Insel Named Director of Center for Human Genetics and Molecular Pediatric Disease
July 03, 2000
Richard A. Insel, M.D., has been appointed director of the Center for Human Genetics and Molecular Pediatric Disease at University of Rochester. The research center is part of the Aab Institute of Biomedical Sciences.
Insel will lead a team of 12 scientists who will study a variety of diseases that are caused by damaged genes, with a special focus on diseases that affect children - such as birth defects, asthma, cystic fibrosis, and diabetes.
"More than 30 percent of children who are admitted to hospitals are suffering from diseases that have genetic roots," said Insel. "We're entering a new era of medicine in which understanding the genetic causes of diseases will lead to remarkable advances in medical care. By establishing this new research center, the University of Rochester is making a commitment to be at the very forefront of medical science and health care."
In addition to studying childhood diseases, researchers in the Center for Human Genetics and Molecular Pediatric Disease will also collaborate with research teams throughout the Medical Center that are studying the genetic basis of a adult diseases such as heart disease, Alzheimer's disease, and cancer.
Insel was selected for the post after an extensive national search in which more than 50 candidates were considered. "This is a key leadership position that calls for a skilled scientist with innovative ideas and the ability to foster collaborations with scientists across the instutition. It became clear to us during the search that the candidate who best met those criteria was right here in the Medical Center," said Jay H. Stein, M.D., senior vice president and vice provost for Health Affairs and Medical Center and Strong Health CEO.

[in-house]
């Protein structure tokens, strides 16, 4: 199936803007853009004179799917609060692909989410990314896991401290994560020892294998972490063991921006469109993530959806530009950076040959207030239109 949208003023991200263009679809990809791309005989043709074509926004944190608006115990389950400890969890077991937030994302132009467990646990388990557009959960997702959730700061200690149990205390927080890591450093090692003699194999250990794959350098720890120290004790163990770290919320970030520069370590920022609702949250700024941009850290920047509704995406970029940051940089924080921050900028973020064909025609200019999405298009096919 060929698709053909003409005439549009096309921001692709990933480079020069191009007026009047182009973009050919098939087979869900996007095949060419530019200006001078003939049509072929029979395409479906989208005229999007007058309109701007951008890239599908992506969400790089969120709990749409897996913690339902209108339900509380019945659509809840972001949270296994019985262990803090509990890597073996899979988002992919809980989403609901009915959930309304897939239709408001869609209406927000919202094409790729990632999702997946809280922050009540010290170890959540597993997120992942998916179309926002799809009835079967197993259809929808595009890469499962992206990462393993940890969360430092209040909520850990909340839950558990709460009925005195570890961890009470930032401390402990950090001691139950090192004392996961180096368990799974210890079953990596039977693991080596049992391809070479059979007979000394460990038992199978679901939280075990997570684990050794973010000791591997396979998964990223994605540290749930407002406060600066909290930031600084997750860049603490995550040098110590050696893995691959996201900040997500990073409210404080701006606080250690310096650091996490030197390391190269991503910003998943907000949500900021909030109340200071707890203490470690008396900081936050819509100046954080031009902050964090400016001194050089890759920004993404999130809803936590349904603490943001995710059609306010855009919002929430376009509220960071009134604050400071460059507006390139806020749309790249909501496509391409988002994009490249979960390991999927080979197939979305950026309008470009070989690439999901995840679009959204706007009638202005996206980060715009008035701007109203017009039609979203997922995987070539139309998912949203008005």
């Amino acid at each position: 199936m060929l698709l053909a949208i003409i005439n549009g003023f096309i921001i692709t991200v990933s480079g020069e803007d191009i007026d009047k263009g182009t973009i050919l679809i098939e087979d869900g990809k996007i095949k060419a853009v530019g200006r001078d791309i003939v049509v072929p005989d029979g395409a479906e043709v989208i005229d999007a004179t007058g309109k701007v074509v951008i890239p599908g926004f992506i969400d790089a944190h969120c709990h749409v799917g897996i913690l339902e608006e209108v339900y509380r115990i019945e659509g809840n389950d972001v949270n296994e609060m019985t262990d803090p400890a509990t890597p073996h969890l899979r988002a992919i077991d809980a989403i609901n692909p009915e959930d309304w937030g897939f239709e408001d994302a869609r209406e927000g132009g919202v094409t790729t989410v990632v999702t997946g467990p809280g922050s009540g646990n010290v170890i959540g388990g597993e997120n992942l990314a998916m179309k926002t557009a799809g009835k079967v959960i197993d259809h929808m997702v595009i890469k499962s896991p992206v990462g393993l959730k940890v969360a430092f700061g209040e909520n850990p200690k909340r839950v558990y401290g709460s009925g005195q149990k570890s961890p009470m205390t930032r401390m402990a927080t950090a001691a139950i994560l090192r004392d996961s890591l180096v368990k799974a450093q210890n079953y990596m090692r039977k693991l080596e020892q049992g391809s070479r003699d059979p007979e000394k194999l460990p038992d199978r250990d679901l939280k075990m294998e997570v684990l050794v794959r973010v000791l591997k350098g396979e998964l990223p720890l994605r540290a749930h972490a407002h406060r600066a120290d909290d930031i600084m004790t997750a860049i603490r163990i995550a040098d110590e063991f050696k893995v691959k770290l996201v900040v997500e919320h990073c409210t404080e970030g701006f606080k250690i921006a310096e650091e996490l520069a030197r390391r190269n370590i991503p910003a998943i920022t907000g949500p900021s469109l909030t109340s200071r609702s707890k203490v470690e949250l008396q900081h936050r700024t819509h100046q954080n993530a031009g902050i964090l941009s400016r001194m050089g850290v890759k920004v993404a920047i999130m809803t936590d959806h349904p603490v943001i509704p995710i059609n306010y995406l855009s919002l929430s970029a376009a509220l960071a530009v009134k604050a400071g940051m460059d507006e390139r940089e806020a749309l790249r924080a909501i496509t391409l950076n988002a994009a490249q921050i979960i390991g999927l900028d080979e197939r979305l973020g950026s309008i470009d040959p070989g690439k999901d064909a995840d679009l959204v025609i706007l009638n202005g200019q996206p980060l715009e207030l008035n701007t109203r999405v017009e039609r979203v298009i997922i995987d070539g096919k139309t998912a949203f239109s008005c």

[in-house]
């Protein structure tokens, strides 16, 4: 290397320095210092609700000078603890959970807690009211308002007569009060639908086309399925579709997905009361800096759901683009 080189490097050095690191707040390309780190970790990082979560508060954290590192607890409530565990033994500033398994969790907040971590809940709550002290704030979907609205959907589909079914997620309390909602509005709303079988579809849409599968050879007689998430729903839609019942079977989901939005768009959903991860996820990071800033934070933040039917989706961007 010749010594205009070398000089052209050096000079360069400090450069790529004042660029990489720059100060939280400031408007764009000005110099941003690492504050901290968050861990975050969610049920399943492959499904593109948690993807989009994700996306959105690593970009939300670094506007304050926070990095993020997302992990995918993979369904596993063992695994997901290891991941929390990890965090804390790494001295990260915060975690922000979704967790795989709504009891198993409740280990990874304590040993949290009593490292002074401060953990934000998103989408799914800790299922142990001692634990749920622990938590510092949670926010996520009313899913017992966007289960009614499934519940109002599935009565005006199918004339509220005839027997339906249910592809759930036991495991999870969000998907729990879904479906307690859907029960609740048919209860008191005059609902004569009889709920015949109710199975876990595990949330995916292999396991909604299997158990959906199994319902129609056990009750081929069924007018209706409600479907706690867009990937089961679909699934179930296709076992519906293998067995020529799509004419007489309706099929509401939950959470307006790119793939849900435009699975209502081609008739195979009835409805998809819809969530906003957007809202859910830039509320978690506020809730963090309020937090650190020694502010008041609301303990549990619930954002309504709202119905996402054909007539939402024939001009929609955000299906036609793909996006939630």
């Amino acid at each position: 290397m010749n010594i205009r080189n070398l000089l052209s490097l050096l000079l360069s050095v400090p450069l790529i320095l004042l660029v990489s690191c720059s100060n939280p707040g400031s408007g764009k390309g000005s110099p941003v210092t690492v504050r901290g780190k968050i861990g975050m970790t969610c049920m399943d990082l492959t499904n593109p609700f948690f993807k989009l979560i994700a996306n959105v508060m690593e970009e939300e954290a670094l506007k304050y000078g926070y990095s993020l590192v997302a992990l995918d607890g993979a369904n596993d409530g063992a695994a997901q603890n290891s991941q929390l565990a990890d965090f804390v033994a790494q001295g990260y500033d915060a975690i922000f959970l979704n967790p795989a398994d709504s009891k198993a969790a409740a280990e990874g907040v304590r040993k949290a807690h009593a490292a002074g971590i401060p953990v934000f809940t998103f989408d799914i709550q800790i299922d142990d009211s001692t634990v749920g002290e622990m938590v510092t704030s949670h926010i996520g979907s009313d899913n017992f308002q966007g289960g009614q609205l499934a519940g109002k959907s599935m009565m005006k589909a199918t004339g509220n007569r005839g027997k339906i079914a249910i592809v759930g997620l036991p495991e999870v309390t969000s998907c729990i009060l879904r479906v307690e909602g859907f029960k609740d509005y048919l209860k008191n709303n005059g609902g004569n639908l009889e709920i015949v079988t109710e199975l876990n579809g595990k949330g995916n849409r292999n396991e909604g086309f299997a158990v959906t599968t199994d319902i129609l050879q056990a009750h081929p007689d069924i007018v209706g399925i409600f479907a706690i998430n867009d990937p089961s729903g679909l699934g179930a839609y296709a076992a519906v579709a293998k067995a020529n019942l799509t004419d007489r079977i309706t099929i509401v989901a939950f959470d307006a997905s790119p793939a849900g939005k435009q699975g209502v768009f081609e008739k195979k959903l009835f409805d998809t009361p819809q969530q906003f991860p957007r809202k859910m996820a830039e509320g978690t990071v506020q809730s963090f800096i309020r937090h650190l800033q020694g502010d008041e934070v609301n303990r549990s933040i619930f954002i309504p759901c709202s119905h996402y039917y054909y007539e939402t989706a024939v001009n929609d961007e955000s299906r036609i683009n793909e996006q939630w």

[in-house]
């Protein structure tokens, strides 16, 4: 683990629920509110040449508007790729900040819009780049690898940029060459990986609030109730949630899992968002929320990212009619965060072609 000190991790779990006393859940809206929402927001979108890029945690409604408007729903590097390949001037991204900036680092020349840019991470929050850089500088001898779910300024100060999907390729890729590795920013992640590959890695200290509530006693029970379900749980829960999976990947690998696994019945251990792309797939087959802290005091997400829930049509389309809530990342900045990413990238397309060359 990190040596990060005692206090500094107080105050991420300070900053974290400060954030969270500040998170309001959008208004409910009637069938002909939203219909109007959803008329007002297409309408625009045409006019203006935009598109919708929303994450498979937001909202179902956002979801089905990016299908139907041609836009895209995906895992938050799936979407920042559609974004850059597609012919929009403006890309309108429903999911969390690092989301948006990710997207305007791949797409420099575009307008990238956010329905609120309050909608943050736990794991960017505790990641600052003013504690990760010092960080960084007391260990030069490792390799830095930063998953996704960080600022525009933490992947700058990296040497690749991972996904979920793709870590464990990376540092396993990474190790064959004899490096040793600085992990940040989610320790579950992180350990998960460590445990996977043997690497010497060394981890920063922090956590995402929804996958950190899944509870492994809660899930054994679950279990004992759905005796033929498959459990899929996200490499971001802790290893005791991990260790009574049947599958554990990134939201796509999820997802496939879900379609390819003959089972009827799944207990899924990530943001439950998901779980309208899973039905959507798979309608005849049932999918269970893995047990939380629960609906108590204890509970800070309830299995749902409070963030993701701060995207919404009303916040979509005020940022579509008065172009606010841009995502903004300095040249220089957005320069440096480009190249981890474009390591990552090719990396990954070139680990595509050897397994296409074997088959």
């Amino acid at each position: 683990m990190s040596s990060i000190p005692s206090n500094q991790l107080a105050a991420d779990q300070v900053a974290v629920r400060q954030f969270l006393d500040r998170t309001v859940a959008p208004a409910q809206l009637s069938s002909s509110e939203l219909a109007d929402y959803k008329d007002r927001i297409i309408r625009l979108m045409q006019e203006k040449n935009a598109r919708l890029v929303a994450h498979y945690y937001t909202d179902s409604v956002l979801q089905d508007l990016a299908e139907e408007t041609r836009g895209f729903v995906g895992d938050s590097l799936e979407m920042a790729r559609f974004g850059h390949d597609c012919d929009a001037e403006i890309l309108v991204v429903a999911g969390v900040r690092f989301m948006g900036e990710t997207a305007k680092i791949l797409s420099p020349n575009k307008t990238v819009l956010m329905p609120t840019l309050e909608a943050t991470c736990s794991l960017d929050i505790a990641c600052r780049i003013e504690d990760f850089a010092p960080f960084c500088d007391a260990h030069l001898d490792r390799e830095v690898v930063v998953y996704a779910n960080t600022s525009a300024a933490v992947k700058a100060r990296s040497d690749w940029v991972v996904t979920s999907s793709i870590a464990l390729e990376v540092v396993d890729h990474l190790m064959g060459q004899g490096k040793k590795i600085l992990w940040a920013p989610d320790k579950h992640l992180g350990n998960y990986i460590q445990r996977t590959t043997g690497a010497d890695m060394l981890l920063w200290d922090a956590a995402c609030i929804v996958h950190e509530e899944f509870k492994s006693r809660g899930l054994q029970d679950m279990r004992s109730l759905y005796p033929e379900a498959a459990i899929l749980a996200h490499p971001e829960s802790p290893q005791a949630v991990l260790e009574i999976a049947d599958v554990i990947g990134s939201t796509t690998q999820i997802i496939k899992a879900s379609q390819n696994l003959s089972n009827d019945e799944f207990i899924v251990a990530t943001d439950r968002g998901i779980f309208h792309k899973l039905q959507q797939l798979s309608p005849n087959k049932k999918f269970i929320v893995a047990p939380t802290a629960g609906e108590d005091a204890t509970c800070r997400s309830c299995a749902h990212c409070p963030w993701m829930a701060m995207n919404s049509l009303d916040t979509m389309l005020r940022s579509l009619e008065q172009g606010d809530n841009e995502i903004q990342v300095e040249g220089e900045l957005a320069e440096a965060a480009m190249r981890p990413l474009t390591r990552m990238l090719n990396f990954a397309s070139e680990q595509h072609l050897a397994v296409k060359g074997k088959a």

Insel, a pediatric immunologist, has served as director of the Strong Children's Research Center since 1993. He joined the University in 1977 after serving for two years as a researcher at the Centers for Disease Control in Atlanta, and completing fellowships in immunology and pediatric research at Harvard Medical School.
Insel was one of three University of Rochester researchers who, in the early 1980s, developed the vaccine that has virtually wiped out Haemophilus influenza type b, the disease that is a leading cause of meningitis in preschoolers. David Smith, M.D., Porter Anderson, Ph.D., and Insel co-founded Praxis Biologics in 1983 to begin manufacturing the vaccine and to shepherd it through the FDA approval process. As the immunologist on the research team, Insel's role was to study the immune response produced by the vaccine, and to help the researchers refine the vaccine in order to make it more effective.
The vaccine, known as the Hib vaccine, is now administered to all infants in the United States and in many other countries around the world. According to the Centers for Disease Control and Prevention, the vaccine has caused Hib infections in children under 5 to plummet 99 percent in the U.S. between 1987 to 1997, from about 20,000 cases a year to only 81 in 1997.